Third, he thinks it is a risible idea that a group of AI experts could work with regulators over a six-month period to mitigate threats like these, and ensure that AI is henceforth safe beyond reasonable doubt. We have had the internet for more than half a century, and the web for more than thirty years, and we are far from agreeing how to regulate them. Many people think they cause significant harms as well as great benefits, yet few would argue that they should be shut down, or development work on them paused.

Three camps in the AI pause debate

There are three schools of thought regarding a possible pause on AI development. Domingos is joined by Yann LeCun, Andrew Ng and others in thinking we should not pause, because the threat is not yet great, and the upsides of advanced AI outweigh the threat. The second school is represented by Stuart Russell, Elon Musk and others who are calling for a pause. The third school’s most prominent advocate is Eliezer Yudkowsky, who thinks that AGI may well be near, and that the risk from it is severe. He thinks all further research should be subject to a relentlessly enforced ban until safety can be assured – which he thinks could take a long time.

These camps consist largely of people who are smart and well-intentioned, but unfortunately the debate about FLI’s open letter has become ill-tempered, which probably makes it harder for the participants to understand each other’s point of view. Domingos acknowledges this, but argues that the signatories to the letter have raised the temperature of the debate by making outlandish claims.

In fact he notes that the debate about the open letter is not new. Rather, it is surfacing a long-standing debate between people in and around the AI community, which was already acrimonious.

Stupid AI and bad actors

Domingos thinks another of the mistakes in the letter is that it addresses the wrong problems. Even though he thinks AGI could conceivably arrive within ten years, he thinks it is about as likely that he will get struck by lightning, something he does not worry about at all. He does think it would be worthwhile for some people to be thinking about the existential risk from AGI, but not a majority. He thinks that by the time AGI does arrive, it is likely to be so different from the kinds of AI we have today that such preparatory thinking might turn out to be useless.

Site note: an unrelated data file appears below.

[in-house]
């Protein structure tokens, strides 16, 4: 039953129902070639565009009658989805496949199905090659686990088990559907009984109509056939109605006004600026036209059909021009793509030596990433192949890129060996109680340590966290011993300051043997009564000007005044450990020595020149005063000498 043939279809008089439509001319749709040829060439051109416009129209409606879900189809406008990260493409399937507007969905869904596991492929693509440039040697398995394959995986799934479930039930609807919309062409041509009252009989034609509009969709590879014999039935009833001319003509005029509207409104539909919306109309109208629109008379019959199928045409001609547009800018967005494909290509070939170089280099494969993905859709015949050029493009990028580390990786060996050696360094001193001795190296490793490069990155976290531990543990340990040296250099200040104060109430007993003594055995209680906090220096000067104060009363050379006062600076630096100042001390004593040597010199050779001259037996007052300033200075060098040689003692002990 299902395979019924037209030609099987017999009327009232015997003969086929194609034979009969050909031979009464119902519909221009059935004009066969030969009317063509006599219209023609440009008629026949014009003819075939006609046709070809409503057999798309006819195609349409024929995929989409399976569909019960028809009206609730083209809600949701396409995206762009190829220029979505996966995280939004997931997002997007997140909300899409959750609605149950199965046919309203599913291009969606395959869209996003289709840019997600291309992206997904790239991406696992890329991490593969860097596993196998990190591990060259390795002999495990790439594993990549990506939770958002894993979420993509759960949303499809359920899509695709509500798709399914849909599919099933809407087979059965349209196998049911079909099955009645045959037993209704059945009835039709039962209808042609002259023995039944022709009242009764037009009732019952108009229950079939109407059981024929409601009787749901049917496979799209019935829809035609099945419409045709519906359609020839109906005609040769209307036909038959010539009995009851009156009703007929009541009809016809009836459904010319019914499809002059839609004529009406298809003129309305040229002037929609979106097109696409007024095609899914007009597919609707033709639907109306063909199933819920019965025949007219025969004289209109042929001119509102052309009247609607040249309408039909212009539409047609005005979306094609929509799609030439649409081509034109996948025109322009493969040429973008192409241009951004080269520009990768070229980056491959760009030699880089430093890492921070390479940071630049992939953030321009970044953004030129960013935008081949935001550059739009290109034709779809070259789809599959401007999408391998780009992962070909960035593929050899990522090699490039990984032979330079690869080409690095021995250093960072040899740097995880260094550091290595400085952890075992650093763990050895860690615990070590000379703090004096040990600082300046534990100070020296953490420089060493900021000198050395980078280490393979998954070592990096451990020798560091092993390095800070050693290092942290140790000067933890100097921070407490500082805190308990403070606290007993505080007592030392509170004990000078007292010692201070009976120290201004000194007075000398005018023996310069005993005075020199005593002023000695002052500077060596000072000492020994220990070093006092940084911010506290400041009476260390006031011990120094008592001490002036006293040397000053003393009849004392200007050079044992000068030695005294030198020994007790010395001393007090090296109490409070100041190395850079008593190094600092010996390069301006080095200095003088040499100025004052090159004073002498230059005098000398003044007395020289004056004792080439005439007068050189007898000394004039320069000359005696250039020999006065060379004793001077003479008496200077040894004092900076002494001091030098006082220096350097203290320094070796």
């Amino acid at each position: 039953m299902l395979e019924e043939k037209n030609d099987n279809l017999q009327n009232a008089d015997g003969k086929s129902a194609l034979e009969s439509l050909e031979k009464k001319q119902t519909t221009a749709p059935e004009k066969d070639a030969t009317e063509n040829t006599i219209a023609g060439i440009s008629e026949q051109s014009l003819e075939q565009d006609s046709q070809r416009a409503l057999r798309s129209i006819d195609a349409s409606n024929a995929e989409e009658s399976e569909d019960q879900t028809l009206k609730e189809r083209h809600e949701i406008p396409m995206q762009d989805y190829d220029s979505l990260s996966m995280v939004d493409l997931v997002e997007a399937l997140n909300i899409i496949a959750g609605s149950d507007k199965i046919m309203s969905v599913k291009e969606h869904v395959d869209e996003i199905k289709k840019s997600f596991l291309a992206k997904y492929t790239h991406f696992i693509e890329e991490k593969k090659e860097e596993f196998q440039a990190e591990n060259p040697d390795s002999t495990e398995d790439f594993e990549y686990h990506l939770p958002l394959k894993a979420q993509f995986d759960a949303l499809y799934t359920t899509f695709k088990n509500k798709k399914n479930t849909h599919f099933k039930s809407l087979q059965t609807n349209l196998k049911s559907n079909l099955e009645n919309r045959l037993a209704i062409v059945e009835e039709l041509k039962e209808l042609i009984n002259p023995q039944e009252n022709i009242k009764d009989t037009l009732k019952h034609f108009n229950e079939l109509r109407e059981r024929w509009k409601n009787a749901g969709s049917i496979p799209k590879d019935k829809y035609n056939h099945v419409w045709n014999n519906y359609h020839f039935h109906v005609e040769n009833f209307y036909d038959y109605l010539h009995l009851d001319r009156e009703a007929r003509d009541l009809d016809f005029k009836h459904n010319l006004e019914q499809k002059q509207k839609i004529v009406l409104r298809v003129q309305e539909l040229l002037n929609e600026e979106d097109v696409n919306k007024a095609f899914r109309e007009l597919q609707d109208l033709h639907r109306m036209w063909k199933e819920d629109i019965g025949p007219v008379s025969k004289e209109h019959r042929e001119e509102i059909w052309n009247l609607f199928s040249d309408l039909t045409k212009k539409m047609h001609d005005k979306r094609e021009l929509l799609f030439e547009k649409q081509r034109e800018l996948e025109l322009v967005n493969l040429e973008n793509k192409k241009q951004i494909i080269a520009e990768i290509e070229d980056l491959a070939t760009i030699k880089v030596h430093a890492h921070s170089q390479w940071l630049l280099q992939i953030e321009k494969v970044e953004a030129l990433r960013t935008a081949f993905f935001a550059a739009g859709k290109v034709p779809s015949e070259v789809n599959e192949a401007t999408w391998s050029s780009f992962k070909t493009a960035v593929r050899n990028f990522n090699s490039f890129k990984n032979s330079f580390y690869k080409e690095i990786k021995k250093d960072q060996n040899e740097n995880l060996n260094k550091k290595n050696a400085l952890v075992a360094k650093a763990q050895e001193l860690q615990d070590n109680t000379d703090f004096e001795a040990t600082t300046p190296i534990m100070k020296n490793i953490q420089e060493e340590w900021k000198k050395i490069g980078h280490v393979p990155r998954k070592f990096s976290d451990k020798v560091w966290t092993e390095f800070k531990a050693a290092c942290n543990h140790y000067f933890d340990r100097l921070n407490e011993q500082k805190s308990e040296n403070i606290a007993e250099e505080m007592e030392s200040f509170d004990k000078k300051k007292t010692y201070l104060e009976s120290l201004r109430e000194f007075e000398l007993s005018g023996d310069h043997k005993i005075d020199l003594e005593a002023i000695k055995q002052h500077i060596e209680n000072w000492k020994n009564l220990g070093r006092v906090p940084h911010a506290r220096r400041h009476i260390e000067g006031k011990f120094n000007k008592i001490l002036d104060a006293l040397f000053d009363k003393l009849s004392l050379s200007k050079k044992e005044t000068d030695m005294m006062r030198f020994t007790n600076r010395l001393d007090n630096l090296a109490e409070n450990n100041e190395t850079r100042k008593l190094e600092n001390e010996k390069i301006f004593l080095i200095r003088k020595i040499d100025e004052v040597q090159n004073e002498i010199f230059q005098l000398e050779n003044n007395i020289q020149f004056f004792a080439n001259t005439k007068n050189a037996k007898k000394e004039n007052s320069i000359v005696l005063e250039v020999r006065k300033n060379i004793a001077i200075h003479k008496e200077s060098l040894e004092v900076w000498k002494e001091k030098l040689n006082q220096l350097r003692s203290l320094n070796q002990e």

Domingos has spent decades trying to inform policy makers and the general public about the real pros and cons of AI, and one of the reasons the FLI letter irritates him is that he fears it is undoing any progress he and others have made.

GPT-4 has read the entire web, so we humans make the mistake of thinking that it is smart, like any human who had read the entire web would be. But in fact it is stupid. And the solution to that stupidity is to make it smarter, not to keep it as stupid as it is today. That way it could make good judgements rather than bad ones about who gets a loan, who goes to jail, and so on.

In addition to its stupidity, the other main short-term risk that Domingos sees from AI is bad actors. Cyber criminals will deploy and develop better AIs regardless what the good actors do, and so will governments which act in bad faith. Arresting the development of AI by the better actors would be like saying that police cars can never improve, even if criminals are driving faster and faster ones.


Domingos thinks that humans will always be able to control the objective function (goal) of an advanced AI, because we write it. It is true that the AI may develop sub-objectives which we don’t control, but we can continuously check the AI’s outputs, and look for constraint violations. He says, “solving AI problems is exponentially hard, but checking the solutions is easy. Therefore powerful AI does not imply loss of control by us humans.” The challenge will be to ensure that control is exercised wisely, and for good purposes.

He speculates that maybe at some point in the future, the full-time job of most humans will be checking that AI systems are continuing to follow their prescribed objective functions.

Reprinted with permission from the author.

Calum Chace is an English writer and speaker, focusing on the likely future impact of Artificial Intelligence on people and societies. He became a full-time writer in 2012, after a 30-year career in business. He is the author of Surviving AI, The Economic Singularity, and the philosophical science fiction novel Pandora’s Brain.

Calum Chace – ‘We cannot stop the progress of AI’

The Next Hundred Years of Your Life | Pedro Domingos | TEDxLA

Breakthrough potential of AI | Sam Altman | MIT 2023

Be sure to ‘like’ us on Facebook


Please enter your comment!
Please enter your name here